I first read Narcisse Navarre’s An Endless Hunger in May when I was caught underneath a threshold of depression. Reading my bewilderment of reality into his searing hunger for living, Navarre’s vampire spoke back into me. And, deeply.
I could say that I did not expect that to happen, but I would be doing a disservice to my awareness of the quality of Navarre’s writing. We had shared many a poetic exchange through Twitter, always after I had been exalted by her way with words. Erotic and visually drawing, Navarre left linguistic imprints upon me on nights where I was up late working on academic scholarship. All too often, there we both were: writing ourselves into the night.
It made sense to me that An Endless Hunger would leave a similar indelibility. My surprise was only in how strong this textual memory ended up becoming.
Months passed by since my reading in May. Work and personal circumstances took me far astray from exaltation. Nonetheless, I kept realizing that the only vampire I had cared to read was, none-too-frequently, with me—in the faces I saw in social media, yearning for another voice and another void. Some nights, on my long drive home from school, he would speak directly to me though he was nowhere near my sight.
Or was he?
Navarre’s cold-blooded killer is as human as any of us. He salivates for warmth. The significant pull of An Endless Hunger is in association. Navarre doesn’t just get inside the mind of a man driven to consumption, she grips her readers in their insatiable greed for human contact.
This is why I could not process my reaction to this text at first. This is also why it wouldn’t shake me. We, An Endless Hunger and I, were inseparable because of my hunger was very alive inside me. The narrator says, “I passionately envied those who blinded me and made my eyes bleed like fountains. In those rare moments I recoiled back into my grotto sick with envy, yet burning inside, as if stung by a million morning suns.” I, too, have recoiled. Many times over.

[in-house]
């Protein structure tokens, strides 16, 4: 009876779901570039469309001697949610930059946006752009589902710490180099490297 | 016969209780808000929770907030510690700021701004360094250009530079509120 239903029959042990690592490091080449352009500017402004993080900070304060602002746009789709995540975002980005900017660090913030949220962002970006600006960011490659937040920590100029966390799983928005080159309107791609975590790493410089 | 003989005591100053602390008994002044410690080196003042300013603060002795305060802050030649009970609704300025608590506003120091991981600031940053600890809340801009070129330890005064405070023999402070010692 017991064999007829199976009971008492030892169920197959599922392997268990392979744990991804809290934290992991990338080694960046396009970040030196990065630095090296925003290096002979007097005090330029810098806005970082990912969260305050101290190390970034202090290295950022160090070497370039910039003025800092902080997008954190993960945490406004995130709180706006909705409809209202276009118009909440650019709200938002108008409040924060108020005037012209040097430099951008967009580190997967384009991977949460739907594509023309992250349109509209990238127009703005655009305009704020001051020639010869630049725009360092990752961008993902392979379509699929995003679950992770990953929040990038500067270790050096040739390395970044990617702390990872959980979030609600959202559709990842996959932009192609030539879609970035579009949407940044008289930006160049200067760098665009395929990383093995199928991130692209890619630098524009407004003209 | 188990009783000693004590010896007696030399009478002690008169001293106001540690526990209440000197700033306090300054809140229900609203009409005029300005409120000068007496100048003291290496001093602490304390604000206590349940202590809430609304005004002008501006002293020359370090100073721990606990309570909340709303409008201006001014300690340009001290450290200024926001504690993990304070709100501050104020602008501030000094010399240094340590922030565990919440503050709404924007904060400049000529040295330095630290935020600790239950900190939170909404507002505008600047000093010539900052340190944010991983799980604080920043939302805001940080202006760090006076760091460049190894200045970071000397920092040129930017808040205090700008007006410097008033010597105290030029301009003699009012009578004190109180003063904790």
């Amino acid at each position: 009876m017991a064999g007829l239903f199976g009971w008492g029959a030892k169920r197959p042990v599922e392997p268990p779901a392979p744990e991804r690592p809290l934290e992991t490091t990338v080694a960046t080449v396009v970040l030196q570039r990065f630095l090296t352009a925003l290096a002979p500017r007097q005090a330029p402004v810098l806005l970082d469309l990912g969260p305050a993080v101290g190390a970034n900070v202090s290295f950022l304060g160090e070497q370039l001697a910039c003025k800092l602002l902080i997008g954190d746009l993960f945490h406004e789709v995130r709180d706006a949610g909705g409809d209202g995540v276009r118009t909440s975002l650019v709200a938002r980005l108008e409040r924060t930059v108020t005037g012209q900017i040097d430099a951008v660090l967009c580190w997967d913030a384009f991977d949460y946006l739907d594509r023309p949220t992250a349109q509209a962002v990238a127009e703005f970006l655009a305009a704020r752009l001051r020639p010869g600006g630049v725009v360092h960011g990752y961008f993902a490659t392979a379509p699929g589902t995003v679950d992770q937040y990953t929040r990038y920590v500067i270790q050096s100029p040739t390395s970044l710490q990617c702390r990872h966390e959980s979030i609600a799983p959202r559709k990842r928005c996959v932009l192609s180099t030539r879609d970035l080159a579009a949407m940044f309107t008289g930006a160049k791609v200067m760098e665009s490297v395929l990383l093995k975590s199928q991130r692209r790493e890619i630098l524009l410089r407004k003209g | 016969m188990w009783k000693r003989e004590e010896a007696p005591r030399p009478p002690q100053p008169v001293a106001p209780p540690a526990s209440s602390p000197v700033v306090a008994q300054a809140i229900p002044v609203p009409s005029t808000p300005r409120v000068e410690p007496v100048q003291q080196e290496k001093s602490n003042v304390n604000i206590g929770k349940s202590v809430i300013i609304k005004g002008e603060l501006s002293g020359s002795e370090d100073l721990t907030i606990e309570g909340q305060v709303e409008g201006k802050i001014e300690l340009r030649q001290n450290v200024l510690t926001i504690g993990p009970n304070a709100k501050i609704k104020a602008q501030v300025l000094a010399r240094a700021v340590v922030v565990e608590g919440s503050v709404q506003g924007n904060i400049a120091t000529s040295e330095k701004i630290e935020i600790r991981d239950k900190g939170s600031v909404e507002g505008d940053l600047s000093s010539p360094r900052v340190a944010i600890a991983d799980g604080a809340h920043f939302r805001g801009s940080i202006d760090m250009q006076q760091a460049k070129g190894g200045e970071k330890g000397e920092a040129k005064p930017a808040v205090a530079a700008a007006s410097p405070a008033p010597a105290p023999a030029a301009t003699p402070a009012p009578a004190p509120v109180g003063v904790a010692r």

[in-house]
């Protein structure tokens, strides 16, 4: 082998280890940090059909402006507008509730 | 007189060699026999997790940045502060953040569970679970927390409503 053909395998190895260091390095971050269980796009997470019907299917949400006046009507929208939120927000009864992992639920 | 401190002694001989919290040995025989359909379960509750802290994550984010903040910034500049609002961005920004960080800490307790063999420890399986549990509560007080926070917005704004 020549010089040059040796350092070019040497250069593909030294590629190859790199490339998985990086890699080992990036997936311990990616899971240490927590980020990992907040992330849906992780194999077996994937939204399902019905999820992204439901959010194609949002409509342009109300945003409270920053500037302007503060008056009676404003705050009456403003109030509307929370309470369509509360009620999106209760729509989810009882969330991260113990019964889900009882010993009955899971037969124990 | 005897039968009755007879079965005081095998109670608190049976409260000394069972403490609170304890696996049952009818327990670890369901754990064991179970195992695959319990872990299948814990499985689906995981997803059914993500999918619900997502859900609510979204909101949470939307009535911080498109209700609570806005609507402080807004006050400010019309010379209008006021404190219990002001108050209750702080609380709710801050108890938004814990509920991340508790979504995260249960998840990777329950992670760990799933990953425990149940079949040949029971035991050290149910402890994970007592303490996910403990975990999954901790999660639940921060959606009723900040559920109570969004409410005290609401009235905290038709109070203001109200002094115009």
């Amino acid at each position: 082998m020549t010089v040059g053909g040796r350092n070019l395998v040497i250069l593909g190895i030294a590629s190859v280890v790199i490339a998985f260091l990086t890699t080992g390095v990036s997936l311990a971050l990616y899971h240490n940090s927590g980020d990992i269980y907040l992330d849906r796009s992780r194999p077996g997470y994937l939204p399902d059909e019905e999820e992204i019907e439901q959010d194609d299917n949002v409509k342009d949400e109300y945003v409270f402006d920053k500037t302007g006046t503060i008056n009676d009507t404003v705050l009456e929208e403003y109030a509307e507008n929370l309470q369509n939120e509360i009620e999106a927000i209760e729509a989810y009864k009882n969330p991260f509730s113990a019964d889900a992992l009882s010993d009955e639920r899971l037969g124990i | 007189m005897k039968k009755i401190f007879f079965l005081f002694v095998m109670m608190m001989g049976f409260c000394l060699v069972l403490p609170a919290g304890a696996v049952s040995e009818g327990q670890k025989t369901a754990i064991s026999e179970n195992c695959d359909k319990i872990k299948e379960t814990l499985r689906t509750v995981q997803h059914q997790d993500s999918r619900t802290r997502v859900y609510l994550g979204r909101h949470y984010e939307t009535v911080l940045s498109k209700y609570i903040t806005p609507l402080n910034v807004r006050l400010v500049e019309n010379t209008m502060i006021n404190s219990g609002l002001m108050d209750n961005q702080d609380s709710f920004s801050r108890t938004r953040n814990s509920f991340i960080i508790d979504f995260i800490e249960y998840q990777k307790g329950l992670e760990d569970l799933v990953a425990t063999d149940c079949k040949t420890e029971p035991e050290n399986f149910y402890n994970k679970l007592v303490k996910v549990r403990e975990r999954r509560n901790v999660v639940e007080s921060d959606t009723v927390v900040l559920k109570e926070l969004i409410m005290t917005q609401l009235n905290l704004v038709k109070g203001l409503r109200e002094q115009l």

Navarre’s writing finds in me my own absence—she writes the way my pain sees the world. On winter hiatus from work, I was ready to look into An Endless Hunger again, needing the validation that reliving that exaltation of desire and madness, ache and a quenching could only give.
For me, this story is about man at his basest. Base in the sense of our most terrific need to consume. Where we are so ready to accumulate possessions and people, we fall victim to the part of ourselves we cannot acquire. Whatever this may be may very well be unique to every individual; reading this text promises that we alone can name our need. Navarre’s vampire lives himself through his drive to self-satisfy. He is frightening, yes. Yet he is also devastatingly relatable.
Navarre once told me that it takes a lot for her to write this character into being. She said, “He is so hungry.” I didn’t ask then, but want to now: aren’t we all?
But asking this is actually quite unnecessary. To take one read-through of An Endless Hunger is to know immediately that Navarre’s talent as a writer comes down to a naming. Navarre sees; stigma, flaw, and selfishness are not hidden underneath her prose, but made as much a part of the story as they are ourselves. Navarre knows that it is our fear of seeing that we need unveiled. She recognizes these indiscretions are the fashions we wear when we try so hard not to be what we are undressed and vulnerable.
Why a vampire buries himself in the earth at day to sleep; why he encases women in porcelain just to eternally objectify the loss of beauty in his glance; and why consummation will always confuse itself with consumption, the heart of An Endless Hunger is not a draining. The death of our sins, we learn, is an admission of their capacity for revival. In Navarre’s words, “Gazing into those mirrors reflected a perfect lie.” Every time I read this, I will ask of myself whether it is sin we should shun, or society’s refusal to let us have our need.